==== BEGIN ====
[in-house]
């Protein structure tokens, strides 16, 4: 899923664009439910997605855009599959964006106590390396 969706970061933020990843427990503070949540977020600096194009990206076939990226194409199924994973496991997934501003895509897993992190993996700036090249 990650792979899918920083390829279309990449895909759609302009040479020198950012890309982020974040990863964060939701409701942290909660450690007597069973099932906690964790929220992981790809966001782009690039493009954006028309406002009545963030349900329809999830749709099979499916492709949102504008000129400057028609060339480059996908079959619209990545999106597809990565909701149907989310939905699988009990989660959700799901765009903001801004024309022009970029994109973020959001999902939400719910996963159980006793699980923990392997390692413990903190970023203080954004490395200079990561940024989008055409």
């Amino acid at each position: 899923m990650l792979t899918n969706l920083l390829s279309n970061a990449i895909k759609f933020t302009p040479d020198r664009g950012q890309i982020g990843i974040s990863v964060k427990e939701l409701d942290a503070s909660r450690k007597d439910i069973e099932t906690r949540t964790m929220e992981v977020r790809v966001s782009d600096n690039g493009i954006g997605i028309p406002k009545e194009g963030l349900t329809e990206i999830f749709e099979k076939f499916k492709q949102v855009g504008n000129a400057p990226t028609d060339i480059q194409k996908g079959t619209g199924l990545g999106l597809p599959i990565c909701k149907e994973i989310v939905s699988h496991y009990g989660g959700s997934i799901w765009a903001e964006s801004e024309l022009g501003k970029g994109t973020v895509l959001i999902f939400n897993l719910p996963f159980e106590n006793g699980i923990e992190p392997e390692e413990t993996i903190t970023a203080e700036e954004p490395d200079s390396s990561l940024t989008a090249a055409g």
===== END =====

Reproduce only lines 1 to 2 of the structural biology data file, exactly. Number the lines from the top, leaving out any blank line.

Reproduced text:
[in-house]
């Protein structure tokens, strides 16, 4: 899923664009439910997605855009599959964006106590390396 969706970061933020990843427990503070949540977020600096194009990206076939990226194409199924994973496991997934501003895509897993992190993996700036090249 990650792979899918920083390829279309990449895909759609302009040479020198950012890309982020974040990863964060939701409701942290909660450690007597069973099932906690964790929220992981790809966001782009690039493009954006028309406002009545963030349900329809999830749709099979499916492709949102504008000129400057028609060339480059996908079959619209990545999106597809990565909701149907989310939905699988009990989660959700799901765009903001801004024309022009970029994109973020959001999902939400719910996963159980006793699980923990392997390692413990903190970023203080954004490395200079990561940024989008055409």